A new report from the AgriFood Economics Centre in Sweden shows that there is no justification for more tariffs based on the argument that stricter legislation would increase imports.
EU farmers hold their own well in competition with the rest of the world, despite the comparatively high demands the EU places on agricultural production.
“We have investigated the connection between animal welfare regulation in the EU and competitiveness. We have seen that the impact on competitiveness and on trade is very minor, if it exists at all”, says Anna Andersson, researcher at the AgriFood Economics Centre.
“In the debate, it is often said that we cannot defend our own values at home, but the study does not support that view.”
The cost of protecting domestic products, for example by introducing higher tariffs, is very high.
“More trade barriers would increase prices, consumers would have less choice, the use of our agricultural resources would become less efficient and reduced competition would lead to a less dynamic industry when the pressure for improvements falls. EU protection of agricultural products already hits poor countries the hardest and increased trade barriers would risk further worsening the situation”, says Ms Andersson.
The EU has a negative trade balance, i.e. it imports more than it exports, and this is due to large imports of products such as bananas, coffee, salmon and prawns, which are not produced, or only produced on a small scale, within the Union.
The AgriFood Economics Centre is a collaboration between Lund University and the Swedish University of Agricultural Sciences.
Contact: Anna Andersson, researcher at the AgriFood Economics Centre, School of Economics and Management at Lund University, firstname.lastname@example.org, +46 702 500855.
The report, Societal Concerns – Domestic policy choice and international competitiveness, can be downloaded from www.agrifood.se.
Kristina Rörström | idw
Six-legged livestock -- sustainable food production
11.05.2017 | Faculty of Science - University of Copenhagen
Elephant Herpes: Super-Shedders Endanger Young Animals
04.05.2017 | Universität Zürich
Staphylococcus aureus is a feared pathogen (MRSA, multi-resistant S. aureus) due to frequent resistances against many antibiotics, especially in hospital infections. Researchers at the Paul-Ehrlich-Institut have identified immunological processes that prevent a successful immune response directed against the pathogenic agent. The delivery of bacterial proteins with RNA adjuvant or messenger RNA (mRNA) into immune cells allows the re-direction of the immune response towards an active defense against S. aureus. This could be of significant importance for the development of an effective vaccine. PLOS Pathogens has published these research results online on 25 May 2017.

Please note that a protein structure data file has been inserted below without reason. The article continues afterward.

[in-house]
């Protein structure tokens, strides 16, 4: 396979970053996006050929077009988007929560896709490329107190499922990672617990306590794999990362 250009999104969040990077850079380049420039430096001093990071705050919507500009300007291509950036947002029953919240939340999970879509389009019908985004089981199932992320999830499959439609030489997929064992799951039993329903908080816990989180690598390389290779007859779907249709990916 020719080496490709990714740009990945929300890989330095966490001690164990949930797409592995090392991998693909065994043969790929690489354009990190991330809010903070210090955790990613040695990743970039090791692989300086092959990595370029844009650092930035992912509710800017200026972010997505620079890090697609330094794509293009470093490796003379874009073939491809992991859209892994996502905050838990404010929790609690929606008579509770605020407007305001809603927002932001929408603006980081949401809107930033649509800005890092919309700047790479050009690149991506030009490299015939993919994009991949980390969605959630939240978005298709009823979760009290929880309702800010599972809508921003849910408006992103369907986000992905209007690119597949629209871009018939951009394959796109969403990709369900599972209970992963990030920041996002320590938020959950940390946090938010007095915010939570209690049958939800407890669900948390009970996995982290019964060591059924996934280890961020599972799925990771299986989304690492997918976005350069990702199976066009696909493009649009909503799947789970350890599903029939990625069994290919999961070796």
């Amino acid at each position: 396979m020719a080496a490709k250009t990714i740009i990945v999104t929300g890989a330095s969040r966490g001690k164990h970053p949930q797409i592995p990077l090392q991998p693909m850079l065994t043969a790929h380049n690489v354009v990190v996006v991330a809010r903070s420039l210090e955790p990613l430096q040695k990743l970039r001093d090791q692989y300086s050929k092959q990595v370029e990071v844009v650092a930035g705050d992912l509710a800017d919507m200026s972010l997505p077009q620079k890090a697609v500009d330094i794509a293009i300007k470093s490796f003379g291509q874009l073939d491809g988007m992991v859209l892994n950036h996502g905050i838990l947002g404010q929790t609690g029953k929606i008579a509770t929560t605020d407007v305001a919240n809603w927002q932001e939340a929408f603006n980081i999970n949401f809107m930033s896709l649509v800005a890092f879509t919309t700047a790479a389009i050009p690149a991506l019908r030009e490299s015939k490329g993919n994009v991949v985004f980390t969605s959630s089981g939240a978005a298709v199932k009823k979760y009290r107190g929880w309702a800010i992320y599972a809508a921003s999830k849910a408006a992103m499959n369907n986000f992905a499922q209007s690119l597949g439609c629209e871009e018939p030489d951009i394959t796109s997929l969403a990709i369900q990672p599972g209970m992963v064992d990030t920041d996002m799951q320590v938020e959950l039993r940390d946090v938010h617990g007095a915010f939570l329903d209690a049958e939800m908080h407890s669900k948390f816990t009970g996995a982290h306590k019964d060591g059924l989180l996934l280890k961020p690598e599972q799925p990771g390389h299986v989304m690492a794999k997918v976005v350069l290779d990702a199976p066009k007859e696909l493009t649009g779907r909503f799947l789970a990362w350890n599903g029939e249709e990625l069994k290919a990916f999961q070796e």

Staphylococcus aureus (S. aureus) is a bacterium that colonizes by far more than half of the skin and the mucosa of adults, usually without causing infections....
Physicists from the University of Würzburg are capable of generating identical looking single light particles at the push of a button. Two new studies now demonstrate the potential this method holds.
The quantum computer has fuelled the imagination of scientists for decades: It is based on fundamentally different phenomena than a conventional computer....
An international team of physicists has monitored the scattering behaviour of electrons in a non-conducting material in real-time. Their insights could be beneficial for radiotherapy.
We can refer to electrons in non-conducting materials as ‘sluggish’. Typically, they remain fixed in a location, deep inside an atomic composite. It is hence...
Two-dimensional magnetic structures are regarded as a promising material for new types of data storage, since the magnetic properties of individual molecular building blocks can be investigated and modified. For the first time, researchers have now produced a wafer-thin ferrimagnet, in which molecules with different magnetic centers arrange themselves on a gold surface to form a checkerboard pattern. Scientists at the Swiss Nanoscience Institute at the University of Basel and the Paul Scherrer Institute published their findings in the journal Nature Communications.
Ferrimagnets are composed of two centers which are magnetized at different strengths and point in opposing directions. Two-dimensional, quasi-flat ferrimagnets...
An Australian-Chinese research team has created the world's thinnest hologram, paving the way towards the integration of 3D holography into everyday...
24.05.2017 | Event News
23.05.2017 | Event News
22.05.2017 | Event News
26.05.2017 | Life Sciences
26.05.2017 | Life Sciences
26.05.2017 | Physics and Astronomy